It was fifteen years ago when BBC Two viewers tuned in to discover that a man had sacrificed himself to Chris Kelly, a sacked chimney-sweep had pumped his ex-boss full of mayonnaise, and a school had used a big-faced child as a satellite dish. Those who stayed tuned-in discovered that Prince Charles was going into prison to make brooms, an ‘airjam’ was about to make every plane in the sky fall straight out of it, and Chapman Baxter was going to be executed (again).
Anyone not in on the joke was probably writing in to Anne Robinson after five minutes, but everyone else was witnessing one of the greatest comedy series of the 90s and arguably ever shown on TV. The Day Today, a relentless, terrifically biting satire, was six episodes of headlines, financial reports, documentary-style films and talking heads sending up current affairs programmes to the point of complete ridicule. Sadly, creator Chris Morris – whether knowingly or not – foretold the future of news reporting with its overblown graphics and dramatic theme tune, and hit so many other nails squarely on the head that those who watched the show are now left wondering whether he had a crystal ball.
Morris played himself in the series, perhaps a nod to other parodies of the time such as Ghostwatch, where Michael Parkinson and Sarah Greene used their own TV personas to fool twelve million people into believing everything they saw. While Morris’s show is far more evidently comedy, it’s difficult not to be taken in by the presentation. Finance, travel and overseas correspondents were on the spot to keep the audience abreast of worldwide events and there are some laughably ‘live’ errors, notably involving inept wannabe-political reporter Peter O’Hanraha’hanrahan. “You never did meet the German finance minister, did you, Peter?” asks the anchor, gleefully revealing the incompetence of his staff. A further skit involving the September 11th attacks was made some years later, in which O’Hanraha’hanrahan is forced to admit that he was not, in fact, in the World Trade Center about to attend an important conference, but stuck in his hotel while the towers collapsed. Close to the knuckle, certainly, but also too funny not to stifle a giggle.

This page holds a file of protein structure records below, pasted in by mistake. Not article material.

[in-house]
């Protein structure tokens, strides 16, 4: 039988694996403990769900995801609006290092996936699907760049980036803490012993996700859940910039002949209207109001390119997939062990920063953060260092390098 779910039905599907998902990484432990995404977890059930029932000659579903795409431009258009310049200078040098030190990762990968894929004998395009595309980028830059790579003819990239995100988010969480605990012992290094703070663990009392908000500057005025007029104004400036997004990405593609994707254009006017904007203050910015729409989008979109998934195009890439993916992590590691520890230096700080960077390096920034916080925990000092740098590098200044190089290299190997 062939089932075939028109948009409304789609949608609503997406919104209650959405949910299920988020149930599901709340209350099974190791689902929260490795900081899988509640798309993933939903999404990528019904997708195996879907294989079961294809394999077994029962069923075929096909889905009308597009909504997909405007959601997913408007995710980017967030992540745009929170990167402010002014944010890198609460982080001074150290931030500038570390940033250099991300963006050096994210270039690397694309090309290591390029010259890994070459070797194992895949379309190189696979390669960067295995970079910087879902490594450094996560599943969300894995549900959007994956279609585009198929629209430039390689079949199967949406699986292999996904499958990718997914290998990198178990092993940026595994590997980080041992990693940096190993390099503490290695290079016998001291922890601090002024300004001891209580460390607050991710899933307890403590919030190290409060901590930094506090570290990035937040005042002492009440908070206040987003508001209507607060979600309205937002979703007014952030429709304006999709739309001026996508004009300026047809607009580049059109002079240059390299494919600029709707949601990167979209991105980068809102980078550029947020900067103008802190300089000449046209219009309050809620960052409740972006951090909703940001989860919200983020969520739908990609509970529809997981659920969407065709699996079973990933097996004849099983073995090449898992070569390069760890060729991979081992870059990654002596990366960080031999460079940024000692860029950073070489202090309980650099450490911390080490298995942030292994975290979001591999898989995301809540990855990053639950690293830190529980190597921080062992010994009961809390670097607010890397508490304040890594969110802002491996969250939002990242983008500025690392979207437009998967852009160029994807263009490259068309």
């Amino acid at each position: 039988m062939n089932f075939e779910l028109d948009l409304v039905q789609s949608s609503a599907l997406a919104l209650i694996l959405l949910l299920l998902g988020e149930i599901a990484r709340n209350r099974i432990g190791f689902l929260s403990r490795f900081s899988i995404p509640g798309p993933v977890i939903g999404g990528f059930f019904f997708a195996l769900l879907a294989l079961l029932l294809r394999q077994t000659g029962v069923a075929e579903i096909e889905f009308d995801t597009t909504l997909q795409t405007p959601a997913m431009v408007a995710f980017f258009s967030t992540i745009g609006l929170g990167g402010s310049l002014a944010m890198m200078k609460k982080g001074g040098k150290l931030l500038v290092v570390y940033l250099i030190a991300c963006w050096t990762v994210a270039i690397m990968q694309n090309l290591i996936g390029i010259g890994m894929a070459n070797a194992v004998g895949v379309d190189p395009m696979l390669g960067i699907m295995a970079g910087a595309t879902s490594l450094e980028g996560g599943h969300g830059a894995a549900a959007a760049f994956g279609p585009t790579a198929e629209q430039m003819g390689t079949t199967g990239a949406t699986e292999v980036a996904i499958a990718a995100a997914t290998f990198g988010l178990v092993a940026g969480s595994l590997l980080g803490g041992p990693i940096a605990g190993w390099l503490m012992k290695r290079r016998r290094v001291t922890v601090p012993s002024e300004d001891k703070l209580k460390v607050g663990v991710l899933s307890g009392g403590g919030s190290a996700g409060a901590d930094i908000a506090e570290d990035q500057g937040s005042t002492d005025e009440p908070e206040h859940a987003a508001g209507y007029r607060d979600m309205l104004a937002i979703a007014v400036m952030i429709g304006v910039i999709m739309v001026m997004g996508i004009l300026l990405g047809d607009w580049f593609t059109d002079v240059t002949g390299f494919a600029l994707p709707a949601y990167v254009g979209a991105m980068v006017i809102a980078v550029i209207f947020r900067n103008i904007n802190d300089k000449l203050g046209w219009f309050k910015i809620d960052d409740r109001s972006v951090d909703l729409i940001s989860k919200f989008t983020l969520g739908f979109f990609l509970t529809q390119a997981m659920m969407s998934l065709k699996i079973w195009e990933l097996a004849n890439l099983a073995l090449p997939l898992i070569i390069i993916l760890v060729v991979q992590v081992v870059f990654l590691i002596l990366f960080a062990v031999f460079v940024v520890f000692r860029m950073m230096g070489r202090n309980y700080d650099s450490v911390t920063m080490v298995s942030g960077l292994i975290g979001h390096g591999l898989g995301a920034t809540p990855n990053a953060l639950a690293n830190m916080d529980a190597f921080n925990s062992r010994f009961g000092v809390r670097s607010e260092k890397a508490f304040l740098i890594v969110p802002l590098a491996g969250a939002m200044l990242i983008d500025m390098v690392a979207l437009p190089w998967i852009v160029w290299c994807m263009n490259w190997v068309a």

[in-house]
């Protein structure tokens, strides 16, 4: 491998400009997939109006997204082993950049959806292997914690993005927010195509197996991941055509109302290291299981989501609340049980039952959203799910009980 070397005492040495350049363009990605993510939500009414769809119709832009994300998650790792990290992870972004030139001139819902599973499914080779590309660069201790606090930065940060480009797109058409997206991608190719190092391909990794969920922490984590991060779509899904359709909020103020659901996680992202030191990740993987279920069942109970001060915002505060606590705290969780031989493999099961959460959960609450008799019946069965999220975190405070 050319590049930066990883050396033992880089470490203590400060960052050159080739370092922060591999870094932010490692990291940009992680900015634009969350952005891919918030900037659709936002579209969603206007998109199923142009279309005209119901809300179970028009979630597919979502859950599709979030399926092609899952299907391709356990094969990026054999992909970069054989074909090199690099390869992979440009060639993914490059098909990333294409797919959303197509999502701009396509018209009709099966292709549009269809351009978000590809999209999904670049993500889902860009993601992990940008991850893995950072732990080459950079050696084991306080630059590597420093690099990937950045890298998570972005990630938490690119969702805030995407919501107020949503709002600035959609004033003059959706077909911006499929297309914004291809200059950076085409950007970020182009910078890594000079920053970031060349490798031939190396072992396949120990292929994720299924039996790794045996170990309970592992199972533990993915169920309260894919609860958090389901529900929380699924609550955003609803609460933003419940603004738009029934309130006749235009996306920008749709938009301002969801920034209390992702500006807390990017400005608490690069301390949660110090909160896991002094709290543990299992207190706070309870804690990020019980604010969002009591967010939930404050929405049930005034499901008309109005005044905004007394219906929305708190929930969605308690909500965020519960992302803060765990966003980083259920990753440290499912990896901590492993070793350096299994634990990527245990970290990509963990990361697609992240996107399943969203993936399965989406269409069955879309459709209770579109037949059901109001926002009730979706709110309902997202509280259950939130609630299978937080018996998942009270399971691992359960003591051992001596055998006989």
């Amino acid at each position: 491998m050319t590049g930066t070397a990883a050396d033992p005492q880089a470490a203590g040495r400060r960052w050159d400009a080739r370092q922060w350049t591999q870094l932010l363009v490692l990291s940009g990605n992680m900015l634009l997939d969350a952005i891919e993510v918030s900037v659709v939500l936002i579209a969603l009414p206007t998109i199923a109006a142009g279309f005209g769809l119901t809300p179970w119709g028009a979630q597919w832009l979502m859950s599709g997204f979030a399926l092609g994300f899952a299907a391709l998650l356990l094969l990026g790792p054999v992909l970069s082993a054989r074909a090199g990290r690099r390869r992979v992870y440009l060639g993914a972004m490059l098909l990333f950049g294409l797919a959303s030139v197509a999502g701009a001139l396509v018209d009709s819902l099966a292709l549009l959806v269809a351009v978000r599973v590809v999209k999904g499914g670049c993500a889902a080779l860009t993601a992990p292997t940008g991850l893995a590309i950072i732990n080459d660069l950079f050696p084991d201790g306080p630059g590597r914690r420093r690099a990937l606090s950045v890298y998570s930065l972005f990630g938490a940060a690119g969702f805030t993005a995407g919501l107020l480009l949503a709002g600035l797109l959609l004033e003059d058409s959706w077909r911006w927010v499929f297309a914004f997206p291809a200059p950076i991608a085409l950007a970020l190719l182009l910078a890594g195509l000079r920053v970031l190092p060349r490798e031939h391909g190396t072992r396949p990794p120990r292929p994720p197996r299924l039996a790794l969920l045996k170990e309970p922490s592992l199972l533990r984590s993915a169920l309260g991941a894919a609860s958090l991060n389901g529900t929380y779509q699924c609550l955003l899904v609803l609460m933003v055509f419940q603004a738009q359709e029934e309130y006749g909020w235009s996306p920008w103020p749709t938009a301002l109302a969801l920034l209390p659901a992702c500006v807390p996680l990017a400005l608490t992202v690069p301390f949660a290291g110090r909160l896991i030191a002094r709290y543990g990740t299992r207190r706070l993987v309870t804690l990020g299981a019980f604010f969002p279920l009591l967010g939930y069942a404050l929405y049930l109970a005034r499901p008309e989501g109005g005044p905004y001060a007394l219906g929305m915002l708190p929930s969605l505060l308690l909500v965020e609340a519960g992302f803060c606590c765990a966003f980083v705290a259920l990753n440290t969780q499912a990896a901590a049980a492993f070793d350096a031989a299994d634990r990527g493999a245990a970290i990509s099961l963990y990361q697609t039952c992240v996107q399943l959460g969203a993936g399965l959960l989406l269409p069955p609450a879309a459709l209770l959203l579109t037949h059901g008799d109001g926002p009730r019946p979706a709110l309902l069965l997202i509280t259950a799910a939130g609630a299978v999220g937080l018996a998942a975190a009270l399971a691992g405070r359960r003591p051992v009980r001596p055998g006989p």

The career of Alan Partridge was launched on The Day Today‘s sports desk. Insightful commentary was his forté, with one memorable World Cup goal being described to viewers as, “Yes…yes…yes, yes, yes, yes, yes, YES! That…was a goal.” However, even Steve Coogan’s abilities were hopelessly outclassed by a young Doon [MacKaichan], whose versatility shone through in the portrayal of several bit-parts and the inimitable Collatallie Sisters, who somehow managed to do a whole section about the ‘international finance arse’ whilst keeping a perfectly straight face.
In true Chris Morris style, the public were fooled into participating through a series of preposterous soundbite sections entitled ‘Speak Your Brains’. Following a round-up of those who had no brains, the unsuspecting were coaxed into comparing criminal sentences to a Post Office elastic band, naming the letter of the law (“The letter J, in red, on blue”) and advocating ‘soul reversal’. One agonising moment sees a steadfastly religious man manipulated into saying that he can’t imagine salvation without the day today – thank God it was probably well off his TV-viewing radar.
A perfectly-executed skit on 999, a hugely popular show of the time, was executed in disaster epic mockumentary It’s Your Blood; but it was the episode entitled ‘Magnifivent’, now simply known to fans as ‘War!’, which showed off the sheer writing genius from co-producers Morris and Armando Iannucci. Deliberately creating a world war live on air so that their news team could be the first to report on it, the crew proceed to shoot an innocent by-stander, kill several soldiers and then break for the weather. Make no mistake: this is sharp.
It’s ironic that other Morris creations Brass Eye and Nathan Barley claimed the fame that The Day Today should have had, the former not being consistently funny and the latter not being funny at all. Although many will have hazy recollections of one episode or another (usually involving the anchor sitting in front of a screen titled ‘BLOODY HELL’), most will have saved their memories for slightly later creations such as The Fast Show. The fact that only six editions were made is criminal, and yet the lack of a dozen series means that the original retains its novelty value. Repeat viewings unearth details which would otherwise slide by unnoticed – the presenter really is playing the theme tune,
Would it work now? Probably not. Fifteen years on, half the country are too media-savvy and the other half would believe it was genuine – just look at the way ITV News conducts itself these days. Somehow, to parody a current news show would just get nasty and lack the wonderfully edgy feel that comes from crossing the pompous with the downright absurd. Pointed it may be, but it manages to stop short of the unpleasantness which pervades contemporary programmes and wears its satirical badge with pride. There’s no swearing (other than from Fur-Q the rapper), sexual content (other than from Fur-Q the rapper) or outrageous violence (other than from Fur-Q the rapper) and anything that might be offensive is placed squarely in the context of a script which is clearly taking the piss. Providing you’re on the show’s side, it’s on yours.